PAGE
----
INTERVIEW - China, India Urged To Avoid Obsession With Cars
Author: Jason Subler
Rajendra Pachauri, head of the Intergovernmental Panel on Climate Change (IPCC), told Reuters that investing in improving railways and urban public transportation was one way countries such as China could balance the need for fighting climate change with that for economic growth.
"This excessive and growing reliance on private vehicular transport is certainly something that doesn't suit large, populous countries like China and India," Pachauri said.
China is already the world's second-largest vehicle market, despite only a small fraction of urban residents owning a car.
With incomes rising, car sales are growing by more than a fifth each year, contributing further to serious air pollution in cities, as well as to emissions. China is set to surpass the United States as the world's top emitter of carbon dioxide.
For its part, India will this year see the world's cheapest car, the Nano, hit its roads, bringing car ownership closer to within reach for millions of poorer consumers.
Pachauri acknowledged that investment in better public transport alone would not be enough to curb growth in private car ownership. Lifestyle changes stemming from better awareness of environmental issues would be important as well, he said.
That, in turn, places responsibility on Western countries.
"You won't get lifestyle changes in the developing world unless the developed world also makes some efforts to bring about those changes," he said.
"I mean, everybody over here watches television and they see all the good things in life in the developed world and naturally they're not prepared to give up that distant vision or dream."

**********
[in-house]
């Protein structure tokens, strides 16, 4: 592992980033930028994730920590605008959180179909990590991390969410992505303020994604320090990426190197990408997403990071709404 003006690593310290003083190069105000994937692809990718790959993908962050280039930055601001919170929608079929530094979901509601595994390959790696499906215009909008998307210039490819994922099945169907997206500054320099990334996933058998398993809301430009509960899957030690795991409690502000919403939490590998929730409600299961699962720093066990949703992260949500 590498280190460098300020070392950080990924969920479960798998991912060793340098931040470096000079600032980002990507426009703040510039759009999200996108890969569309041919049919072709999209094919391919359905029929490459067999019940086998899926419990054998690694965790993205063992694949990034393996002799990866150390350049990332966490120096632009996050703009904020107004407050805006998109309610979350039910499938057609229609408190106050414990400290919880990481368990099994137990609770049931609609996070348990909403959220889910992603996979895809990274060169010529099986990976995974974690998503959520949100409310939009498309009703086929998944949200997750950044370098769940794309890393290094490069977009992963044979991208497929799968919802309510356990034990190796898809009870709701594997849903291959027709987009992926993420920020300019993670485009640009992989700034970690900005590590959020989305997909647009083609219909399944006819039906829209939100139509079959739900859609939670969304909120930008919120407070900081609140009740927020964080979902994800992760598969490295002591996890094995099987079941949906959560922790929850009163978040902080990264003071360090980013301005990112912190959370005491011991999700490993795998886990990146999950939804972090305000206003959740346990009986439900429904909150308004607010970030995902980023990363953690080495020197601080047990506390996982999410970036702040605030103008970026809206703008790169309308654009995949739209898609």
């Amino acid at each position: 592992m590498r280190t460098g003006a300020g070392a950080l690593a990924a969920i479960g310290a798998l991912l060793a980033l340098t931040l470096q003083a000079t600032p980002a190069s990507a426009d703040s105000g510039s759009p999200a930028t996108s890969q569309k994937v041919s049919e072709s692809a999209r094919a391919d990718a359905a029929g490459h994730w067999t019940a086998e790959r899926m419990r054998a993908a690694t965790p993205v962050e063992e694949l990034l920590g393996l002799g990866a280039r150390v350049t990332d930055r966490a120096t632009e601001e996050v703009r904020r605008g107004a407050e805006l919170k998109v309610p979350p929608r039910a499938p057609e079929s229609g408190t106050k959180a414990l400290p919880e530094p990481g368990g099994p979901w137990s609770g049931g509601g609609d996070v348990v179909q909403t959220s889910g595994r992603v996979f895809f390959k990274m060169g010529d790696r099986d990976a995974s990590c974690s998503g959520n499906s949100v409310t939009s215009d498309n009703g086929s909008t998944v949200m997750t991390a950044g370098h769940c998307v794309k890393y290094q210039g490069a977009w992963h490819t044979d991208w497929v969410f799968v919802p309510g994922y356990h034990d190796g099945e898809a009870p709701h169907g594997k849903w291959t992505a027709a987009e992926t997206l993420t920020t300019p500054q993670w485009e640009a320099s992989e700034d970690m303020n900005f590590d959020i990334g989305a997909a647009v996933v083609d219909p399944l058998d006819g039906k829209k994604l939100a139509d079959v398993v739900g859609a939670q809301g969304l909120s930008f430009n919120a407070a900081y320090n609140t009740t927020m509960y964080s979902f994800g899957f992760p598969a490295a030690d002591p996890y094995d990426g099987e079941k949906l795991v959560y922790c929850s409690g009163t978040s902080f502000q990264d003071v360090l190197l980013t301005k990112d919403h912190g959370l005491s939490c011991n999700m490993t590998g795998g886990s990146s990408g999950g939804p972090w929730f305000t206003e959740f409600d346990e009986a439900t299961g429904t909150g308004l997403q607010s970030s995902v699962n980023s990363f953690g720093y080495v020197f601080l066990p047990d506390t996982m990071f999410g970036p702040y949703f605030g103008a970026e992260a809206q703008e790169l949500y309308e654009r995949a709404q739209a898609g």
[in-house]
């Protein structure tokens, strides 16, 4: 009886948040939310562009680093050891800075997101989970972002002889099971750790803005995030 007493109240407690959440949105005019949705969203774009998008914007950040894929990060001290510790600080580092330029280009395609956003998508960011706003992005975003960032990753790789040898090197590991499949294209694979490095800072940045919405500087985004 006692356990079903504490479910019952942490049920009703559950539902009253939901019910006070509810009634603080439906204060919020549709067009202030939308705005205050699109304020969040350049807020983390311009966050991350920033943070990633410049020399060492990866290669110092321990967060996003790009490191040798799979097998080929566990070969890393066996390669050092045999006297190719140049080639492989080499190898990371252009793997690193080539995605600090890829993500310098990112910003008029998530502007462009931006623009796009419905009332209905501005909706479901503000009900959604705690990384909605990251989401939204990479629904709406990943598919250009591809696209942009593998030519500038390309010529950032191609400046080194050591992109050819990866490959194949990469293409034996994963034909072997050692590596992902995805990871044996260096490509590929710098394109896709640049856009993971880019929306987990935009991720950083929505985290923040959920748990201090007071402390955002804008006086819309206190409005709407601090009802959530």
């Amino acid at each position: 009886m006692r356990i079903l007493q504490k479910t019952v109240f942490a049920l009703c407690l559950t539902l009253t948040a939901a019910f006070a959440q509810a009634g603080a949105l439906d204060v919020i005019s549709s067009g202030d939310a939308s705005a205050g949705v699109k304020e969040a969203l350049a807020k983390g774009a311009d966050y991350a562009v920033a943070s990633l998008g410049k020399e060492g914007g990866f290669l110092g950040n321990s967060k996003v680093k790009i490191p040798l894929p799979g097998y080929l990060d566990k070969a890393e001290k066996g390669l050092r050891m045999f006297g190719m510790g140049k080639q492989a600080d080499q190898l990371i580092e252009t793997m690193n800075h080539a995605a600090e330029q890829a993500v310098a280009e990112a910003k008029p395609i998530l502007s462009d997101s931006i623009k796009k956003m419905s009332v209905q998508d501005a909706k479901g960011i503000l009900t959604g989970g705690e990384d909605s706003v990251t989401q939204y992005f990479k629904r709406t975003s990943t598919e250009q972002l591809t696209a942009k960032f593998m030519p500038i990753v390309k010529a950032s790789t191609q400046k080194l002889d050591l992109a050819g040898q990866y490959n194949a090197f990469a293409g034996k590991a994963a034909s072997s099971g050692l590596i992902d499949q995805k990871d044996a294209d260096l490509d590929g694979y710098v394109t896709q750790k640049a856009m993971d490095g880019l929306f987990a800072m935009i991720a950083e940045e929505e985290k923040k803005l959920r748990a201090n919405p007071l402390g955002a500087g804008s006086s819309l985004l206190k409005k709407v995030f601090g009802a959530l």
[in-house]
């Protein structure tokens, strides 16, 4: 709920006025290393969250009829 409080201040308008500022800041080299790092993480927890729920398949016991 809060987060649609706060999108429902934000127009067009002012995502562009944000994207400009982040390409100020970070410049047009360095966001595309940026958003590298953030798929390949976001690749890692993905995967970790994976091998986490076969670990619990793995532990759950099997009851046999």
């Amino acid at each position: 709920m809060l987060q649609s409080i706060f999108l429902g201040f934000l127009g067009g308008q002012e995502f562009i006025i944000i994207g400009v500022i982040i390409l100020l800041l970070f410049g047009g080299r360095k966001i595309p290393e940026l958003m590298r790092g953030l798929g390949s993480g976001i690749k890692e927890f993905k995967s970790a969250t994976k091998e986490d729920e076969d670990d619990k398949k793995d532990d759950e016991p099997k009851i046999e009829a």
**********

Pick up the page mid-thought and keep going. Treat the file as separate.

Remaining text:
Big developing nations such as China and India are reluctant to agree to any measures as part of global climate change negotiations that might curb their rapid industrialisation, arguing that rich countries, with much higher per capita emissions, should do more.
Implementing better regulations to improve the energy efficiency of buildings would be another way in which China and other emerging markets could make a difference on climate change without sacrificing growth, Pachauri said.
China has set targets to make new buildings 50 percent more energy efficient by 2010, but just over half of new buildings met energy conservation standards, state media said earlier this year, citing a government survey.
Pachauri, who is seeking a second six-year term as head of the IPCC, added that there was scope for China and India to work together more on technological and other solutions to help stem the rise of emissions.
"We have similar conditions in some respects -- we can come up with common solutions that would benefit both the countries," he said.